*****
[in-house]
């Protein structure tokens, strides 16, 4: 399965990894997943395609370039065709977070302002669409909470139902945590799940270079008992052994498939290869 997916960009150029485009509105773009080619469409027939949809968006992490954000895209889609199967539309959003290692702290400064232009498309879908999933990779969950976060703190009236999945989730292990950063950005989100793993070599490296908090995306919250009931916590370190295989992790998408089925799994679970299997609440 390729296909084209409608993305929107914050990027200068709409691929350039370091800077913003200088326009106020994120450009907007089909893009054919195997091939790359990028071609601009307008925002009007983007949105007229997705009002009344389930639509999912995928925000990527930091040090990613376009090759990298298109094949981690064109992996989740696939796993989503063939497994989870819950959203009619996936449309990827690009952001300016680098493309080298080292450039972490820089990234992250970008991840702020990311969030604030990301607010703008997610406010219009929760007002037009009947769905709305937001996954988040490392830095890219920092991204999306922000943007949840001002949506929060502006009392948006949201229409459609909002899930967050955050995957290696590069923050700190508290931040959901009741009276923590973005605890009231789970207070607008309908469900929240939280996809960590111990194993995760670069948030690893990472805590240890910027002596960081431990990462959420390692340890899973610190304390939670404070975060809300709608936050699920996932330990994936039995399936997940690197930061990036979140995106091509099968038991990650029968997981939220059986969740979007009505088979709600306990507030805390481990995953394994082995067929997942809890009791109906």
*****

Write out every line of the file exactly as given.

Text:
[in-house]
């Protein structure tokens, strides 16, 4: 399965990894997943395609370039065709977070302002669409909470139902945590799940270079008992052994498939290869 997916960009150029485009509105773009080619469409027939949809968006992490954000895209889609199967539309959003290692702290400064232009498309879908999933990779969950976060703190009236999945989730292990950063950005989100793993070599490296908090995306919250009931916590370190295989992790998408089925799994679970299997609440 390729296909084209409608993305929107914050990027200068709409691929350039370091800077913003200088326009106020994120450009907007089909893009054919195997091939790359990028071609601009307008925002009007983007949105007229997705009002009344389930639509999912995928925000990527930091040090990613376009090759990298298109094949981690064109992996989740696939796993989503063939497994989870819950959203009619996936449309990827690009952001300016680098493309080298080292450039972490820089990234992250970008991840702020990311969030604030990301607010703008997610406010219009929760007002037009009947769905709305937001996954988040490392830095890219920092991204999306922000943007949840001002949506929060502006009392948006949201229409459609909002899930967050955050995957290696590069923050700190508290931040959901009741009276923590973005605890009231789970207070607008309908469900929240939280996809960590111990194993995760670069948030690893990472805590240890910027002596960081431990990462959420390692340890899973610190304390939670404070975060809300709608936050699920996932330990994936039995399936997940690197930061990036979140995106091509099968038991990650029968997981939220059986969740979007009505088979709600306990507030805390481990995953394994082995067929997942809890009791109906």